“We’ve thought about taking the government subsidy for our QQ3 EV. But does such a best seller need them?” Liu Xinwen, president of Chery New Energy Automotive Technology Co., asked d1ev.com.
Liu’s confidence is well-founded. Chery sold 3,000 electric QQ3 in 2011, and figures from China Association of Automobile Manufacturers show that the QQ3 EV topped the March sales charts of China’s major new energy vehicles by 452 units. According to Liu, Chery has established 45 4S stores nationwide to deal with new energy vehicles, and accumulated sales of the QQ3 EV have reached 4,000 since the model hit the market in March 2011.
The QQ3 EV is based on Chery’s gasoline-powered QQ3, and QQ lines are Chery’s best-selling series. In 2011, sales of the QQ family exceeded 1 million. “Many of the customers don’t know about Chery, but they know QQ. So we decided to make an electric car based the popular model,” said Liu.
Liu noted that the QQ3 EV and the traditional QQ share the same production lines. The electric small car is powered by lead-acid batteries, which are cheaper than the prevailing lithium batteries, making the price of the QQ3 EV only ¥49,800 ($7,800).
“With no product promotions, and no purchase subsidies, the electric QQ3 is popular simply because it is affordable, is of good quality and has low use cost,” Liu added.
“The electric QQ3 belongs to the low-speed EV family, which is controversial in the industry,” said Liu. “Sales of the QQ3 EV prove to us that the low-speed EV market is considerably large.”
Chery has established 45 new energy vehicle dealerships across the country since 2011 and that number is expected to be increased this year. Half of the QQ3 EV sales were contributed by Shandong Province, which has the most robust low-speed EV market in China.
Statistics from the Shandong Association of Automobile Manufacturers show that sales of low-speed EVs in the province were 64,000 units in 2011. Shifeng Group, one of the country’s leading manufacturers of agricultural machinery and low-speed trucks, sold over 30,000 units, or close to half of the province’s total low-speed EV sales.
“The good momentum of low-speed EV development in Shandong helps create a favorable market environment for Chery’s QQ3 EV products,” noted Liu.
Low-speed EVs are currently manufactured and sold as off-road sight-seeing vehicles. They have been operating in rural areas without a legal status.
Although neither the National Development and Reform Commission nor the Ministry of Industry and Information Technology (MIIT) have officially prohibited the manufacturing and sales of low-speed EVs, they have not been included in MIIT’s Catalogue of Vehicle Manufacturers and Their Products, China’s official licensing of automobiles.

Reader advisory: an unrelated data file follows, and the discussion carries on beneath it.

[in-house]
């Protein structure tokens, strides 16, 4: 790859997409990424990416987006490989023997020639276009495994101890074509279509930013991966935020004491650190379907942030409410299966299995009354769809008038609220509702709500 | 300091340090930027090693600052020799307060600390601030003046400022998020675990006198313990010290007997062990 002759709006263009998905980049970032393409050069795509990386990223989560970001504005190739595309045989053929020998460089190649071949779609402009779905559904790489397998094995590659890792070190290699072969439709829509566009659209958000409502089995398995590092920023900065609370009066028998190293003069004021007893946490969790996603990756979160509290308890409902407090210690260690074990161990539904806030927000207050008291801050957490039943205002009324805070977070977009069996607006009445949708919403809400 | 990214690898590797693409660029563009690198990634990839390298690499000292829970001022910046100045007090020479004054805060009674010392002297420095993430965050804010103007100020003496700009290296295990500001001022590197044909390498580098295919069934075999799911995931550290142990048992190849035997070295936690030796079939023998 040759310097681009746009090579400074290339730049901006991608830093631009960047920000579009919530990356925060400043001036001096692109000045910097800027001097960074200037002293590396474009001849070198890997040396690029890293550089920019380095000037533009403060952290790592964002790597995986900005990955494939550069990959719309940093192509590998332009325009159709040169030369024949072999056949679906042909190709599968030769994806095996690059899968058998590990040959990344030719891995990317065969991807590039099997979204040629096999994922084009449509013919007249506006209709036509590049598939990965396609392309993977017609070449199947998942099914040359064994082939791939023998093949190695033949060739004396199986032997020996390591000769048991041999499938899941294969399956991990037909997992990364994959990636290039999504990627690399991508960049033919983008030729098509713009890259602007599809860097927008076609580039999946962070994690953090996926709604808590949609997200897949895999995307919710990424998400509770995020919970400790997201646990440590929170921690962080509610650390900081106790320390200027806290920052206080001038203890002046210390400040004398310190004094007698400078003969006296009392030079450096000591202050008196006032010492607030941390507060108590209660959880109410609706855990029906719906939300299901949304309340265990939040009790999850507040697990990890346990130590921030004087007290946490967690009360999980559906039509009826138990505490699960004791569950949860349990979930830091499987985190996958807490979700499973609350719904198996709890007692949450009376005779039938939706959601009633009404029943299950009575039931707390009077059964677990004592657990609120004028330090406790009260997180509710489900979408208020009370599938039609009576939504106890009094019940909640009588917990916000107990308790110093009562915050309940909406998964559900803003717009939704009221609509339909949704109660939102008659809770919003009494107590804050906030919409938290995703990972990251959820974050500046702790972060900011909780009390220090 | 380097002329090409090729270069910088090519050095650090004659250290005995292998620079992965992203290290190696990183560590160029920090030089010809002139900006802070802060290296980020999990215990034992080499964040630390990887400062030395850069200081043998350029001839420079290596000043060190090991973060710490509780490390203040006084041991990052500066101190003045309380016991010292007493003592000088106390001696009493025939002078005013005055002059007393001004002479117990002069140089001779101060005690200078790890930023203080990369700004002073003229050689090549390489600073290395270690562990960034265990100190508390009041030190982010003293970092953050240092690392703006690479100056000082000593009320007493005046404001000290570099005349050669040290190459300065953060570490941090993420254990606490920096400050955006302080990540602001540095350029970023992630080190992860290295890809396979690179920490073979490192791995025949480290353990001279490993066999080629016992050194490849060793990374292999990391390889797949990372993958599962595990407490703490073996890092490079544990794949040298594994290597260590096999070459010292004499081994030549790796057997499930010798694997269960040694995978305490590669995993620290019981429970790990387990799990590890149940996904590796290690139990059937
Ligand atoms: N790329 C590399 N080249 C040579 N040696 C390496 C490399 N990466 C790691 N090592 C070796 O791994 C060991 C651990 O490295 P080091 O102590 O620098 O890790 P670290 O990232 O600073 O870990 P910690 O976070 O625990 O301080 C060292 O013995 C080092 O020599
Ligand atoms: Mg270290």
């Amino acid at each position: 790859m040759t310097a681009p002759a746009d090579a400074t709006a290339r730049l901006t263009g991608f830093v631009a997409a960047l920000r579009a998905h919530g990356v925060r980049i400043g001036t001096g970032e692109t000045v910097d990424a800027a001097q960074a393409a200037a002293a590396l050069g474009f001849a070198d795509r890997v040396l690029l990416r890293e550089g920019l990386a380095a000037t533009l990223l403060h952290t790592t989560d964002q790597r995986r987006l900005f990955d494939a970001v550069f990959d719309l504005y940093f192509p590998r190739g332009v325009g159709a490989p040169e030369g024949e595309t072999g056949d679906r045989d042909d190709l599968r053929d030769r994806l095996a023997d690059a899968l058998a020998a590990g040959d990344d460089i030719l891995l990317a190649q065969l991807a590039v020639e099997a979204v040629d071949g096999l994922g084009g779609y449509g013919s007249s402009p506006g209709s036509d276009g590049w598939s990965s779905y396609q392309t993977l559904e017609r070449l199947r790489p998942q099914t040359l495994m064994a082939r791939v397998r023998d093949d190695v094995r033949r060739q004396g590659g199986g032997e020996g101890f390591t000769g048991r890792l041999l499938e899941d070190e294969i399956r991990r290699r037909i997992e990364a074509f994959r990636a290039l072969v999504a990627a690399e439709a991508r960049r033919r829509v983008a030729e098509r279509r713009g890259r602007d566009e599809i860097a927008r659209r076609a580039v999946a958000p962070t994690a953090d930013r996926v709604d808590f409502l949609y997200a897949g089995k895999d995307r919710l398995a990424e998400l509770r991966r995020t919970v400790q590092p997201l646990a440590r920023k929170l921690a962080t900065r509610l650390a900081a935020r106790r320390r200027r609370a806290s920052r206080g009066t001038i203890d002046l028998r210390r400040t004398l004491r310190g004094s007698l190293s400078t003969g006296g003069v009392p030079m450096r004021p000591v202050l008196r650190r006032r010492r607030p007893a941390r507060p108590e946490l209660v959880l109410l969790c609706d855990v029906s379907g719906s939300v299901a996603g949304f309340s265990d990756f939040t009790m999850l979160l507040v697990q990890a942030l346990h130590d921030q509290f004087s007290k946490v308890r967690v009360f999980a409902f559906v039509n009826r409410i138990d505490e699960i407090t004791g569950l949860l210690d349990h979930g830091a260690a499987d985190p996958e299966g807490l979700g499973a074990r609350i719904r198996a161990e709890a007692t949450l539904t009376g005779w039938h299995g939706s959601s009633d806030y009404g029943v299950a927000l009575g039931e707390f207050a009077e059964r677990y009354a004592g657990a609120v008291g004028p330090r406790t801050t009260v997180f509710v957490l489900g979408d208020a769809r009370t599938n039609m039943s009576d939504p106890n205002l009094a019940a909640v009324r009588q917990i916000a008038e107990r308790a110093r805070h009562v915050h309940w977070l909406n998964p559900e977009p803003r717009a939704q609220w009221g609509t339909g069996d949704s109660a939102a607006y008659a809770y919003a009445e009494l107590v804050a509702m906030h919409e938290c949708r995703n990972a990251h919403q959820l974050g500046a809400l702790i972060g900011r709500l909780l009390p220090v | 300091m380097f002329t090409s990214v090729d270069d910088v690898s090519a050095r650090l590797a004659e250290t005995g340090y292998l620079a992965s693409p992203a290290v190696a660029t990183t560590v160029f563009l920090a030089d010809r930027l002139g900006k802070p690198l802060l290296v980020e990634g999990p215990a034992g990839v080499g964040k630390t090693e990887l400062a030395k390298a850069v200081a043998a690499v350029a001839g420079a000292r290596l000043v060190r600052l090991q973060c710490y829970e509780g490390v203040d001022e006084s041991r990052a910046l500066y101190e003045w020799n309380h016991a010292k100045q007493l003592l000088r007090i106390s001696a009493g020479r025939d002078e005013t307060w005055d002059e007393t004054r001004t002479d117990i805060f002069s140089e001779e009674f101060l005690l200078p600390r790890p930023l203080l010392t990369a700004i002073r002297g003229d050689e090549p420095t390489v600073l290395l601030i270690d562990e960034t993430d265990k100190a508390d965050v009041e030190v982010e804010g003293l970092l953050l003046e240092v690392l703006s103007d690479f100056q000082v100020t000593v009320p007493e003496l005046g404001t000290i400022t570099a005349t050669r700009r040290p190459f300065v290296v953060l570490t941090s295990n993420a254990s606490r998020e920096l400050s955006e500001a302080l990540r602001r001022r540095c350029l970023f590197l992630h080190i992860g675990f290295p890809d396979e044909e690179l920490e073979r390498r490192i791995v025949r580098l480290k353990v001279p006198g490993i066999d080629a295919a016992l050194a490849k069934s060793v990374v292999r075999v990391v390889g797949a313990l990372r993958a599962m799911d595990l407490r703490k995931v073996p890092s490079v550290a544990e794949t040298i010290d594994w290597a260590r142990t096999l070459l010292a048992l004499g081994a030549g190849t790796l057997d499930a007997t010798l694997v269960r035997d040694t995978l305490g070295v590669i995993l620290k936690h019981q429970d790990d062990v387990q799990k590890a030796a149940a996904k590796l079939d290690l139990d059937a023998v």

Liu said when Chery decided to manufacture the QQ3 EV, there were disputes on both the vehicle and battery technology routes. “What Chery wants to do is simple: we equip QQ3 with mature lead-acid batteries which become acceptable to customers.”
Chery did not attach any strategic importance to the QQ3 EV in the first place, according to Liu. But gradually, the product has given rise to strategic effects. “QQ3 EV sales have given Chery much experience in planning sales channels, networks and services. More importantly, it has created a favorable environment for the whole supply chain.”
In the early days after the QQ3 EV was launched, the supply chain lagged far behind, because it was “based on scientific research institutions or enterprises that lacked experience in EV parts and components manufacturing,” Liu explained. But the manufacturing technique and quality guarantee have been all enhanced thanks to the advent of the QQ3 EV.
Liu continued to say that Chery will not give up the research and development of low-speed EVs. “The technology achievements we made on low-speed EVs have been used in our development of the later M1 EV and even next-generation electric cars.”
Craving for a pilot program
Chery has long been craving for the chance to be part of the national new energy vehicle demonstration scheme, as other EV makers such as BYD, Zotye and JAC have all benefited from the program.
But Wuhu, Chery’s urban base, is not included in the national NEV pilot program. Thus Chery’s more advanced lithium-battery-powered M1 EV does not have the chance for trial operation.
Due to the high cost of lithium batteries, price of the M1 EV is about ¥170,000, triple that of the lead-acid battery QQ3. Being excluded from the pilot program means Chery cannot be benefited in sales from government subsidies amounting to up to ¥120,000.
But Chery has established NEV dealerships in Shanghai, which is one of the NEV pilot cities. As the city has not finalized its detailed subsidy plan, Chery has to pay the subsidy in advance to sell its EV products to customers at a price less the subsidy.
“But local EV maker Shanghai Automotive Industry (Group) Corp. will launch its Roewe E50 this October, so there will be not much room left for Chery,” Liu lamented.
Wuhu and Shanghai are the first two destinations for Chery to crack the EV market. Before Wuhu obtains the qualification for NEV pilot program, Chery plans to launch internal sales of the M1 EV at the subsidy-reduced price. “Sales will start in the next half of this year and we will provide an installment payment service.”
In the next phase, Chery plans to introduce the M1 EV to Hefei, Wuhu and Bengbu, all in Anhui Province. After that, the M1 EV is expected to enter pilot cities outside of Anhui such as Nanchang and Hangzhou.